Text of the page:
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Face Wash short film review

Directed by: #AnkitSingha

Written by: Ankit Singha

Starring: #ArpanDutta

 

Well, the title is certainly accurate as the bulk of Face Wash’s screen time is devoted to the imagery of a man compulsively washing his face. Why is he doing this? What has driven him to this point? Is it insecurity? Obsession? Addiction? A question I’m sure writer-director Ankit Singha wants the audience to ponder through this brief production, yet is left with no interesting resolution. The man at the bathroom mirror is drawn again and again to the seemingly tantalising face wash, examining his skin and repeating the process until it leads to his demise. The ambiguity comes across more like an empty gesture rather than a thematic riddle for the audience, there is little reason to care or be driven by this.


Screengrab from 'Face Wash'. Showing the protagonist looking at himself in a mirror, remnants of the face wash across his features.

Face Wash feels like a film that tries to make something out of nothing, a low budget affair that uses black and white cinematography and quick editing to invoke grander meaning in a mundane action. This is not Scorsese’s The Big Shave, and Singha’s direction offers little tension or intrigue into his protagonists’ mental state, even in the short runtime, the frantic routine becomes stale. The editing of the mirror reflections and closeups do offer a claustrophobic mindset and that is an element I did like, the gritty rough look of the film. This tacky little bathroom stall that the character was trapped in, though there isn’t much narratively to go beyond that as the issue is there’s no clear visual marker on what ails the protagonist. He looks fine after the first time he uses the product, and there is never any discernible difference after any use, so what exactly is he chasing?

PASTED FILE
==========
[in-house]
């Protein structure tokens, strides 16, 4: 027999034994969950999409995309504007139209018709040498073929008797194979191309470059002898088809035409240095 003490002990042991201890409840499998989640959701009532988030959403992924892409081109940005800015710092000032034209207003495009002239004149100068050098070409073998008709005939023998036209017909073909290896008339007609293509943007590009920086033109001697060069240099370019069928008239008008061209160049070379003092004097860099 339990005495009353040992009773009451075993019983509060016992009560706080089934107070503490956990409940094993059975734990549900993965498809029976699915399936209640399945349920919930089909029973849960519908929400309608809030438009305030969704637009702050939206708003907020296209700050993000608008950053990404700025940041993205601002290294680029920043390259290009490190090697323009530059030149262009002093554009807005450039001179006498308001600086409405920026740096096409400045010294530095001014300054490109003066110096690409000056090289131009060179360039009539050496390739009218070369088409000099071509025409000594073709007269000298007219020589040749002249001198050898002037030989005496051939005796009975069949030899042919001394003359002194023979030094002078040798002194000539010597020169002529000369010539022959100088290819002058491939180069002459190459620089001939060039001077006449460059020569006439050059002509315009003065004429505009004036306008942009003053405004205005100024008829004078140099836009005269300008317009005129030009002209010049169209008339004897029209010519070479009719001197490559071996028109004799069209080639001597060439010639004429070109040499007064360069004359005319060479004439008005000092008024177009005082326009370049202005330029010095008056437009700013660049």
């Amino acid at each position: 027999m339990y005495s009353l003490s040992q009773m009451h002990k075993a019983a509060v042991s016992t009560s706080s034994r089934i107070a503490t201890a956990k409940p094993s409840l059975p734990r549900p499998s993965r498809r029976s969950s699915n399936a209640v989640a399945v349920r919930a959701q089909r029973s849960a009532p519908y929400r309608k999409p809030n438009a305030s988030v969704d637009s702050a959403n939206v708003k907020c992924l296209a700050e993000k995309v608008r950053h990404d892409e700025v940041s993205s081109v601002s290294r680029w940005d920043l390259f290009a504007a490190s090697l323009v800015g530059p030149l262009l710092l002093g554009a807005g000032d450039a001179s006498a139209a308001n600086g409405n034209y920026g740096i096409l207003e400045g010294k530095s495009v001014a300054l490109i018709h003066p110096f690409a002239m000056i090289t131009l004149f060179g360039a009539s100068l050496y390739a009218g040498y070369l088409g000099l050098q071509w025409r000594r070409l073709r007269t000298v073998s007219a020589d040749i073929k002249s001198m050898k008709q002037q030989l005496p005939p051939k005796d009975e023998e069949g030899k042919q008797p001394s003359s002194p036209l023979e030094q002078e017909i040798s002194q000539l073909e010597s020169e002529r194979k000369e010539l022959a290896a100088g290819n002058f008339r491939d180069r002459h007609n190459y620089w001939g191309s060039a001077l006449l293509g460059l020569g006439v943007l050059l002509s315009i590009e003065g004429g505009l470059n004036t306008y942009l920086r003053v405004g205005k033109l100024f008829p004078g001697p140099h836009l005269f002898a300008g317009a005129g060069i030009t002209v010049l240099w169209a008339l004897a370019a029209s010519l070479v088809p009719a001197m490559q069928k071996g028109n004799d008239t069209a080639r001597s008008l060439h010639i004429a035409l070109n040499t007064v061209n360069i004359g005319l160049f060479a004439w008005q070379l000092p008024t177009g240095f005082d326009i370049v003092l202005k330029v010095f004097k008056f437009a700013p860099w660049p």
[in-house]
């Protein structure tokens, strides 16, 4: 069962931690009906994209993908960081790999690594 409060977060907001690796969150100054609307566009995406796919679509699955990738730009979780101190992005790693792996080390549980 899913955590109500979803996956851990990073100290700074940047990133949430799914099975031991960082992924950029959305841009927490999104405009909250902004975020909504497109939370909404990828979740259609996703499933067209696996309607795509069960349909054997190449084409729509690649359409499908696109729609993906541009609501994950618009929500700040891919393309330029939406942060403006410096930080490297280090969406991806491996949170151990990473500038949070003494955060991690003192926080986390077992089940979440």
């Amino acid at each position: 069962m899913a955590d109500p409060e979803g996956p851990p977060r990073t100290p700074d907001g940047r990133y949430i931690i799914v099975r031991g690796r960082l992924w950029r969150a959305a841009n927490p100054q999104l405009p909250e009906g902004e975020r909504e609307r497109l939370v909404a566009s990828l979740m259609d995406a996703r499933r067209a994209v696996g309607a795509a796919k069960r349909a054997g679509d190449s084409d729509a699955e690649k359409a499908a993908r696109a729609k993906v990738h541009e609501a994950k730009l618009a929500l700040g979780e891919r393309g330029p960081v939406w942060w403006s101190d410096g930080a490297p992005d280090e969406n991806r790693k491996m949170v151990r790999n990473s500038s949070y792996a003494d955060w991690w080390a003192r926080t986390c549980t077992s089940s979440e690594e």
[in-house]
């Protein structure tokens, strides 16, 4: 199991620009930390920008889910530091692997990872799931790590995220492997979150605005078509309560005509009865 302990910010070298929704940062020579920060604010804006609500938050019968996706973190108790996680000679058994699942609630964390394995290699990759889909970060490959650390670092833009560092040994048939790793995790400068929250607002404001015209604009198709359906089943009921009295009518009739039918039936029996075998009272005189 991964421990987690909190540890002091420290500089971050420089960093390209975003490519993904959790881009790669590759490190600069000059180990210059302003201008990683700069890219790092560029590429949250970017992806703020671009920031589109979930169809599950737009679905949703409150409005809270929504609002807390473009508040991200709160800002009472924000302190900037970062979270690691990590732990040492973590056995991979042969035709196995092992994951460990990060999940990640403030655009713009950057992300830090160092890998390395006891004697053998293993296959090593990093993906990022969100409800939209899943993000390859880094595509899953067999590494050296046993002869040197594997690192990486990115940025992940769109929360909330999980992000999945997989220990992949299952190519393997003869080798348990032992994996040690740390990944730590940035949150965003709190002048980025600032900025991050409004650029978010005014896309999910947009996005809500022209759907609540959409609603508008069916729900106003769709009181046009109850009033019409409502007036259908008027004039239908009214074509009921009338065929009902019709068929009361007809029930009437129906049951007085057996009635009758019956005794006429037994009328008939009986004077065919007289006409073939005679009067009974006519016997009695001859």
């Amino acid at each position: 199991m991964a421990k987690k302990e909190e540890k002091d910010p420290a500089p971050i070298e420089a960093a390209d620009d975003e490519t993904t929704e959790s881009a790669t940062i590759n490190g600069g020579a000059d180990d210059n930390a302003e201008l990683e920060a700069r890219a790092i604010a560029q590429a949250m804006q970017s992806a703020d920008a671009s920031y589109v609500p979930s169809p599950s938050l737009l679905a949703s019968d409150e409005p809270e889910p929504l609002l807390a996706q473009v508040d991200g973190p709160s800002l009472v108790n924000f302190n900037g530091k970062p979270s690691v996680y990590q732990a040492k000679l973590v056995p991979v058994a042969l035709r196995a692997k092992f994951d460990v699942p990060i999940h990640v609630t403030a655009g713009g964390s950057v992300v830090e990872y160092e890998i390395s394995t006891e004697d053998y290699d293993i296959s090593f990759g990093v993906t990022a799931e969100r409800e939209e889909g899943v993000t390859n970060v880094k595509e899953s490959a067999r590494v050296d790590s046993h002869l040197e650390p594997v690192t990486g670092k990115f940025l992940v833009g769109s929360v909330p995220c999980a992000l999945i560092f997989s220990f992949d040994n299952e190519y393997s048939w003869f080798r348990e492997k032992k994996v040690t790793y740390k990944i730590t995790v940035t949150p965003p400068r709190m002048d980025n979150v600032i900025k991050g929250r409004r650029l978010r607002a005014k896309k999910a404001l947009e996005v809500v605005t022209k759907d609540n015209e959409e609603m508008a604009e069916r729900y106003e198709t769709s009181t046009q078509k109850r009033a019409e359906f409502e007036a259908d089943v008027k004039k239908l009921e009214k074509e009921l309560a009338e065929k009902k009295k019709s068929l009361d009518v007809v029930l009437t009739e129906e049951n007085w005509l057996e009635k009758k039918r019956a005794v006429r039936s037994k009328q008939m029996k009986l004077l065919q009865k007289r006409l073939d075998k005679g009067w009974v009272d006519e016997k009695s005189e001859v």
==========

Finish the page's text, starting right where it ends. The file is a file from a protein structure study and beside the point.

My questions from before were broad strokes at what Singha could be hinting at, but insecurity about one’s physical appearance is a factor in using beauty products. The tacked-on commercial product voiceover at the end seems like a confirmation of the character’s motivation. This doesn’t make Face Wash interesting, however as Singha’s attempt to create a psychological thriller tone falls flat. That and the completely underwhelming almost comical ending just has one shrug in indifference feeling that their time has been wasted.

 

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